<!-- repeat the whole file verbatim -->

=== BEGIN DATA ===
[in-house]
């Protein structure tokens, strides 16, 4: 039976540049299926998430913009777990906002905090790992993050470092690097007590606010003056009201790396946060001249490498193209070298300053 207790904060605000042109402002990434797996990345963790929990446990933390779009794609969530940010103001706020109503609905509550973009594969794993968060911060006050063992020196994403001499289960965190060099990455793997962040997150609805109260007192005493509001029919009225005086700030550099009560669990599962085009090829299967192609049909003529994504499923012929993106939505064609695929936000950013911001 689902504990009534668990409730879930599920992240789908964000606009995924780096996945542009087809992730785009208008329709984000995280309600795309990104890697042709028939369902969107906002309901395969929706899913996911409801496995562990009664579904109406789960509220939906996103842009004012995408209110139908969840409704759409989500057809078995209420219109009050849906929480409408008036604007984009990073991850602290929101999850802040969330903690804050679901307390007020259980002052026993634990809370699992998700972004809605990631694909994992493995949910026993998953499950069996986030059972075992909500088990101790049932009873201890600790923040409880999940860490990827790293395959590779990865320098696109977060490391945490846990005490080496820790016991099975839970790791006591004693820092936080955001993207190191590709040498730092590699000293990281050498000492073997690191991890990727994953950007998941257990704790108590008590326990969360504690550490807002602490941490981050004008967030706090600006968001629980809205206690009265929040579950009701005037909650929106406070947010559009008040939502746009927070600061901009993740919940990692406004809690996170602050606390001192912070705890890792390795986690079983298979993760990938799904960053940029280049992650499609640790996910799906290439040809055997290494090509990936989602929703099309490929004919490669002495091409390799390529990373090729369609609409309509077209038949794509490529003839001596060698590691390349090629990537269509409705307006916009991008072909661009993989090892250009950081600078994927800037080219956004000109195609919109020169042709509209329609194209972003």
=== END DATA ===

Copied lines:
[in-house]
């Protein structure tokens, strides 16, 4: 039976540049299926998430913009777990906002905090790992993050470092690097007590606010003056009201790396946060001249490498193209070298300053 207790904060605000042109402002990434797996990345963790929990446990933390779009794609969530940010103001706020109503609905509550973009594969794993968060911060006050063992020196994403001499289960965190060099990455793997962040997150609805109260007192005493509001029919009225005086700030550099009560669990599962085009090829299967192609049909003529994504499923012929993106939505064609695929936000950013911001 689902504990009534668990409730879930599920992240789908964000606009995924780096996945542009087809992730785009208008329709984000995280309600795309990104890697042709028939369902969107906002309901395969929706899913996911409801496995562990009664579904109406789960509220939906996103842009004012995408209110139908969840409704759409989500057809078995209420219109009050849906929480409408008036604007984009990073991850602290929101999850802040969330903690804050679901307390007020259980002052026993634990809370699992998700972004809605990631694909994992493995949910026993998953499950069996986030059972075992909500088990101790049932009873201890600790923040409880999940860490990827790293395959590779990865320098696109977060490391945490846990005490080496820790016991099975839970790791006591004693820092936080955001993207190191590709040498730092590699000293990281050498000492073997690191991890990727994953950007998941257990704790108590008590326990969360504690550490807002602490941490981050004008967030706090600006968001629980809205206690009265929040579950009701005037909650929106406070947010559009008040939502746009927070600061901009993740919940990692406004809690996170602050606390001192912070705890890792390795986690079983298979993760990938799904960053940029280049992650499609640790996910799906290439040809055997290494090509990936989602929703099309490929004919490669002495091409390799390529990373090729369609609409309509077209038949794509490529003839001596060698590691390349090629990537269509409705307006916009991008072909661009993989090892250009950081600078994927800037080219956004000109195609919109020169042709509209329609194209972003």